For most enterprise IT shops, cloud migration is no longer a matter of “if” but “when” (and “how”). This trend doesn’t have to shrink your bottom line, however. As your clients move more of their computing infrastructure to clouds, you have an opportunity to increase your value and become a more trusted partner. The key is remaining ahead of the technology curve and developing the right mix of skills and services to be useful – and remain profitable – in this more cloud-oriented world.
There are four different technology areas that offer opportunity. You don’t necessarily need to implement all four, but certainly, these four can serve as a model for how you can become more skilled in helping to manage your customers’ cloud deployments.
Perhaps the first area of specialization should be in managing the migration of email services to the SaaS-based world of Office 365 and Google’s G Suite. Many enterprises choose this application as their first foray into the cloud, and if you can understand these issues with migration you will find a solid foothold that can be used to expand your coverage into supporting other SaaS apps such as Salesforce. Email migration involves numerous decisions to ensure it will go smoothly, as Microsoft outlines here. Numerous vendors offer tools to help as well, and you can lead the way in choosing them and managing the overall process.
But once an enterprise moves into the cloud for email, they tend to adopt numerous other cloud technologies. That brings up a key specialization area of opportunity: managing this cloud collection and ensuring overall security. This is where cloud access security brokers (CASBs) come into play. It has become a popular technology niche. CASBs are useful to understand the interaction between cloud and on-premises applications and the security implications of this mix. Many of the leading CASB vendors offer partner programs to help resell their products and train you in their use.
CASBs also can be a part of your arsenal in performing cloud risk assessments. This is because these tools can often pinpoint weaknesses in cloud configurations, identify backdoors that can be exploited to leak sensitive data, and can find insecure areas that need further protection. This is why Gartner predicts that 60% of large enterprises will use CASBs by the end of 2022, up from 20% of companies that used them at the end of 2018. In this report, Steve Riley says that cloud-first initiatives are good starting places for enterprises who wish to “monitor sensitive data flows and conduct continuous risk assessments.” CASBs can be used to illuminate shadow IT and recommend appropriate controls, and once you understand the technology, you can offer recommendations on which CASB tools to deploy. As more enterprises adopt CASBs, they will need expert advice to understand their differences and strengths and weaknesses. This means your knowledge could put you in a very strategic position to provide.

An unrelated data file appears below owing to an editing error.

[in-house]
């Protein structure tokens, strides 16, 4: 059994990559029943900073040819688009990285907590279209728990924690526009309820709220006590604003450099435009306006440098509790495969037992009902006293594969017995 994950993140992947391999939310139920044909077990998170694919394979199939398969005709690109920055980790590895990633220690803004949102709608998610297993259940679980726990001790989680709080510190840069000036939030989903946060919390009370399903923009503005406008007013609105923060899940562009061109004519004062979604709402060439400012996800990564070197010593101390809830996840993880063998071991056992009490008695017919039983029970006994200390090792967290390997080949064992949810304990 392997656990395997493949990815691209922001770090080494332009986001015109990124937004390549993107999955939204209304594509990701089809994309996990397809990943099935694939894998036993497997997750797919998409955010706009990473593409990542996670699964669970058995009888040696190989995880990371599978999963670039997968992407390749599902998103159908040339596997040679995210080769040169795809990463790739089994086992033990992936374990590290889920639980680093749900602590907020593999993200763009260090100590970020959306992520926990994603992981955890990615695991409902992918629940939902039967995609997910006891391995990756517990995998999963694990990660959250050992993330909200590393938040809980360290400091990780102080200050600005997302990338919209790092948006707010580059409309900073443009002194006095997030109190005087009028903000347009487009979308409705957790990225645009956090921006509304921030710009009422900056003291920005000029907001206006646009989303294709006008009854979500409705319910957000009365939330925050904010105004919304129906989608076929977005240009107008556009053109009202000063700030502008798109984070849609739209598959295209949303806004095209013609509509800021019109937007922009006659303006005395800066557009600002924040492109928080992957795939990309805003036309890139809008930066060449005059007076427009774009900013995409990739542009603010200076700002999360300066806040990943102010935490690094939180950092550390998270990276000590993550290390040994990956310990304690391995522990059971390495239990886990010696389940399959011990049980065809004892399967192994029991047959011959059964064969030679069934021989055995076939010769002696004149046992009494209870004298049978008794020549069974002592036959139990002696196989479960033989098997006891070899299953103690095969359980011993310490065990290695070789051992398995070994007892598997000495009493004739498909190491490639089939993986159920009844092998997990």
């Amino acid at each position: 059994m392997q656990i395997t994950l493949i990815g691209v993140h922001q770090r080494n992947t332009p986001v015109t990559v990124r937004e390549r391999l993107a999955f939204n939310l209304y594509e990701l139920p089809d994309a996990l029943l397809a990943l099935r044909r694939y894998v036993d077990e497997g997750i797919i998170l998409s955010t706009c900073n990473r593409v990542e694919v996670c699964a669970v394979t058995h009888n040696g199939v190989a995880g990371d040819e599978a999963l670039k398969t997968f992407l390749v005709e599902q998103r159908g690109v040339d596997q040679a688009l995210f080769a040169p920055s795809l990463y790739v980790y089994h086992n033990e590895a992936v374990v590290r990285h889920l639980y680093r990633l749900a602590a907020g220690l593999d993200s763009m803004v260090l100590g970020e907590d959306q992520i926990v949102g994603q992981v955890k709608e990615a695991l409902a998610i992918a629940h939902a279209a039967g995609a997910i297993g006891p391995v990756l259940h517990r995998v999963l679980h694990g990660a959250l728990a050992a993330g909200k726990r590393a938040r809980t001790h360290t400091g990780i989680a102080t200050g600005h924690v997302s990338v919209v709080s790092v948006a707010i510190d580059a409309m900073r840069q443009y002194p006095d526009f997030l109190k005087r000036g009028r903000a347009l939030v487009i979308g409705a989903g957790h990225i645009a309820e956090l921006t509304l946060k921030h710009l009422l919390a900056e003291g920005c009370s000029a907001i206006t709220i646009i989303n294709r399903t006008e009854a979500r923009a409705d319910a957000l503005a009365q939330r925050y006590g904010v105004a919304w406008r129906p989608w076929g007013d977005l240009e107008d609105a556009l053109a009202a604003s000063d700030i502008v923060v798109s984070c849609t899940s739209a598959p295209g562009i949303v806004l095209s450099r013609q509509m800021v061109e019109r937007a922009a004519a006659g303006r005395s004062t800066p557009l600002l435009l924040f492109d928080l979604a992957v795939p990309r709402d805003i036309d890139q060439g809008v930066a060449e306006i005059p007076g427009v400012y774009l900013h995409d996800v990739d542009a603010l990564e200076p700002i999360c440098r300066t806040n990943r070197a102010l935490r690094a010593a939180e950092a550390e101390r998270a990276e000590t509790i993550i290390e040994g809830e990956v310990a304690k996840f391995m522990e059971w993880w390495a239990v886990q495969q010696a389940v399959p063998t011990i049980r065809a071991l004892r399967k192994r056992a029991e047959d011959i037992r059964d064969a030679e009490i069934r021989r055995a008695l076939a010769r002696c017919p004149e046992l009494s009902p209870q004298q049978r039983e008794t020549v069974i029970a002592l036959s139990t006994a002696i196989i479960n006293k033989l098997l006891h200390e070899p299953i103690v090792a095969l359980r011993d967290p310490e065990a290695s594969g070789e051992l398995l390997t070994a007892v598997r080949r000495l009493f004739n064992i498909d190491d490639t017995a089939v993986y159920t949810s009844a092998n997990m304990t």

“CASBs are designed to work with any and all SaaS applications by delivering add-on security capabilities and analytics that are mandatory to enable detection and response for cloud apps,” says Masergy’s Jay Barbour.
CASBs also can be the first step towards building more sophisticated cloud deployments. Barbour suggests that you can take things a step further by looking at the combination of a CASB with an integrated identity management component. Having this integration helps to “accelerate deployment and increase the CASB’s value for organizations that have yet to roll it out.”
But there are other technologies that you can offer in the security space, and one of them is to offer a security operations center as a service (SOC-as-a-service) model to your customers. Many companies are moving away from running their own SOCs because they can’t justify the expense for the personnel. “Qualified people are the most limited resource, and it is causing the most pain for MSPs today,” says Megan Clothier of BoltonLabs, a SOC-as-a-service provider. There are other reasons, including better centralized control and a more holistic view of your clients’ risks, along with having distributed SOCs already in place in different geographic areas to ensure redundant coverage in case of outages.
One final offering is for you to include recommendations on phishing awareness training. As quoted in CSOonline, Gartner research Vice President Andrew Wells said the global security awareness training market exceeds $1 billion in annual revenue, and is growing approximately 13 percent year. This training is an essential tool in the fight against attacks, and to be effective should be done on a regular basis—which offers you the opportunity for high touch with your clients. Vendors such as KnowBe4 have solid programs and a number of free security assessment tools that can help demonstrate their effectiveness.